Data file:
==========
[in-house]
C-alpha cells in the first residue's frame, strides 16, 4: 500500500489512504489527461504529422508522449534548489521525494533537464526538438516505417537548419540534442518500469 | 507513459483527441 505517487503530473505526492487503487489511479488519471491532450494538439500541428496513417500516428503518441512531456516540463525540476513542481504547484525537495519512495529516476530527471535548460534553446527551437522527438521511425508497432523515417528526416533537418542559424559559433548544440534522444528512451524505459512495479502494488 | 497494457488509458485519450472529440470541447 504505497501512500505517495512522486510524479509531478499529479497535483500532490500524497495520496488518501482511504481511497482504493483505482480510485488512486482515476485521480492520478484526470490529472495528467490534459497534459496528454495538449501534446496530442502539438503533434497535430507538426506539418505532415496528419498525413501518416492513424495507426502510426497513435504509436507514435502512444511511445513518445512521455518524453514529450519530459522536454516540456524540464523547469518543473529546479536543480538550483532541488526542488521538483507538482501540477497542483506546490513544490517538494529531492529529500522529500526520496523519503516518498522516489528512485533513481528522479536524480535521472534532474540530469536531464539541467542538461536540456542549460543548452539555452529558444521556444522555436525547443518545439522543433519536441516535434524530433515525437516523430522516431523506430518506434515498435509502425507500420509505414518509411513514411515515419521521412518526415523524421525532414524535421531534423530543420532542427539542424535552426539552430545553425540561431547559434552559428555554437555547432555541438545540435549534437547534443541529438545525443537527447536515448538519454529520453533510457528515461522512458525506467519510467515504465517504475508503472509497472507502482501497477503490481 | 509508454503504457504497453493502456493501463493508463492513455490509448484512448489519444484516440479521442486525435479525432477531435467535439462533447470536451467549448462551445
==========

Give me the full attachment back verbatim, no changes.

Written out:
[in-house]
C-alpha cells in the first residue's frame, strides 16, 4: 500500500489512504489527461504529422508522449534548489521525494533537464526538438516505417537548419540534442518500469 | 507513459483527441 505517487503530473505526492487503487489511479488519471491532450494538439500541428496513417500516428503518441512531456516540463525540476513542481504547484525537495519512495529516476530527471535548460534553446527551437522527438521511425508497432523515417528526416533537418542559424559559433548544440534522444528512451524505459512495479502494488 | 497494457488509458485519450472529440470541447 504505497501512500505517495512522486510524479509531478499529479497535483500532490500524497495520496488518501482511504481511497482504493483505482480510485488512486482515476485521480492520478484526470490529472495528467490534459497534459496528454495538449501534446496530442502539438503533434497535430507538426506539418505532415496528419498525413501518416492513424495507426502510426497513435504509436507514435502512444511511445513518445512521455518524453514529450519530459522536454516540456524540464523547469518543473529546479536543480538550483532541488526542488521538483507538482501540477497542483506546490513544490517538494529531492529529500522529500526520496523519503516518498522516489528512485533513481528522479536524480535521472534532474540530469536531464539541467542538461536540456542549460543548452539555452529558444521556444522555436525547443518545439522543433519536441516535434524530433515525437516523430522516431523506430518506434515498435509502425507500420509505414518509411513514411515515419521521412518526415523524421525532414524535421531534423530543420532542427539542424535552426539552430545553425540561431547559434552559428555554437555547432555541438545540435549534437547534443541529438545525443537527447536515448538519454529520453533510457528515461522512458525506467519510467515504465517504475508503472509497472507502482501497477503490481 | 509508454503504457504497453493502456493501463493508463492513455490509448484512448489519444484516440479521442486525435479525432477531435467535439462533447470536451467549448462551445